Given the problems that are being caused by what could possibly be a runaway climate change event, fomented by none other than our own addiction to fossil fuels, it seems logical that we should be doing all that we can to reduce our consumption. Of course, the reason for reducing fossil fuel consumption has mainly to do with reducing carbon dioxide emissions, which occurs when fossil fuels are burned, but it goes further than that. One only has to mention the Exxon Valdez or Deepwater Horizon oil spills to know what we are referring to, pollution related to the extraction of fossil fuels.
Transportation and power production, the United States EPA (Environmental Protection Agency) estimates, accounts for about two-thirds of carbon dioxide emissions in the country. Other countries more or less follow the same pattern. Currently, the EPA is working on legislation that affects power production, and many countries are increasing their adoption of renewable energy to reduce their impact on the environment. To reduce emissions in the transportation sector, the EPA has set increasingly-strict carbon dioxide emissions limitations on vehicles. By 2025, the targeted carbon dioxide emissions of 163 g CO2/mi (grams of carbon dioxide per mile) could be achieved if the vehicle fleet fuel economy averages at least 54.5 mpg (miles per gallon). Continue reading “Stella: the Flagship for Solar Power Electric Vehicles” »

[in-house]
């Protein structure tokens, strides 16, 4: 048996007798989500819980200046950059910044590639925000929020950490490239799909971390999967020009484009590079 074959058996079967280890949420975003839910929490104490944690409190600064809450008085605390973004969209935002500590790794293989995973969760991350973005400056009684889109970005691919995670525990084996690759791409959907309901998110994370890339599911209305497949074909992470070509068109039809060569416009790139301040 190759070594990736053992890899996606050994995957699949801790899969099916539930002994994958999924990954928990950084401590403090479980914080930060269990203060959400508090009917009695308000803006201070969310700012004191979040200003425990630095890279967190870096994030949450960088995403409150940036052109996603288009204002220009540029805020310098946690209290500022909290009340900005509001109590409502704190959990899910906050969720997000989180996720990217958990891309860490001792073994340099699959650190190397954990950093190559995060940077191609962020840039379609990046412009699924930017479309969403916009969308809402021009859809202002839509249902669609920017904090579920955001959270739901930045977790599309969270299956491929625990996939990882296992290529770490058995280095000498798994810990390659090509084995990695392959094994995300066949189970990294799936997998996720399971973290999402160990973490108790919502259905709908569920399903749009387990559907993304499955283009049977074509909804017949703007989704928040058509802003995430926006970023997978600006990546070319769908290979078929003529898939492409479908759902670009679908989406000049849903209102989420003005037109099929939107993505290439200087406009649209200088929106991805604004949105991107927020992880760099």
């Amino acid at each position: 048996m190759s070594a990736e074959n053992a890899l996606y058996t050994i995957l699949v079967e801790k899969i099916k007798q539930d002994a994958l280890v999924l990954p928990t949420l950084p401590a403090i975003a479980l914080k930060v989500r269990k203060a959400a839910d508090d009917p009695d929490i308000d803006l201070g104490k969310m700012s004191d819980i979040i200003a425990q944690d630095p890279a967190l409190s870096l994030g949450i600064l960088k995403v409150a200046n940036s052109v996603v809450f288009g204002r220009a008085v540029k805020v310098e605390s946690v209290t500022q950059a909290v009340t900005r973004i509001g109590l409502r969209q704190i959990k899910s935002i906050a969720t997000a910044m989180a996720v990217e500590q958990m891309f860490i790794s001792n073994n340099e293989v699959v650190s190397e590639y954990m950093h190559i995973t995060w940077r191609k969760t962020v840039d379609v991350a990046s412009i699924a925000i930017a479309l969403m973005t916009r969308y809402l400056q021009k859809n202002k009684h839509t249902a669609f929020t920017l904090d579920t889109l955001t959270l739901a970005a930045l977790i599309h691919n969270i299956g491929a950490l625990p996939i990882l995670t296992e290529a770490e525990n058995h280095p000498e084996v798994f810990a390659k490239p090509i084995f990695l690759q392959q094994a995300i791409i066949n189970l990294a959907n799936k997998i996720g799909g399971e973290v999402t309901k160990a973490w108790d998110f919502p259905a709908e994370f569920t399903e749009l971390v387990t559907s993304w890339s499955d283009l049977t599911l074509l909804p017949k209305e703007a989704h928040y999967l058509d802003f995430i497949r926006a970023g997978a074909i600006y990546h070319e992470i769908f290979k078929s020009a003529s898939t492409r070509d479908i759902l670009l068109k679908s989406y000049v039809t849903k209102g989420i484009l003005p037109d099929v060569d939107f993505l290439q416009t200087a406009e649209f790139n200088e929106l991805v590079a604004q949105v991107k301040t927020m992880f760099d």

Regarding tires, there are at least a couple of things that we know for sure. First, they come in all sizes and types, depending on vehicle type, season, and traction requirements, to name a few. Second, tires don’t last forever, from as little as 20,000 miles to 80,000 miles, and will, sooner or later, require replacement.
When it comes time for replacement, there are typically two ways to go about it. One way is to simply ask your trusted technician for replacement tires, all-season tires for a 2005 Toyota RAV4, for example, and he’ll look up a list of tires that are designed to fit the vehicle. The only thing you, as a customer, might have to do is choose between brands and models. On the other hand, you could go out shopping for tires on your own, at which point it becomes a little more complicated.
Continue reading “Buying New Tires – How to Translate All Those Numbers” »
It used to be that buying an automobile boiled down to whether you wanted to drive a car with an automatic or manual transmission. Today, however, with dozens of automakers and technologies vying for our attention, our choice of automobile has become a little more complicated. They go beyond just gasoline or diesel engines and manual or automatic transmissions, but include new technologies, such as hybrid cars, electric cars, plug-in hybrid cars, even hydrogen cars.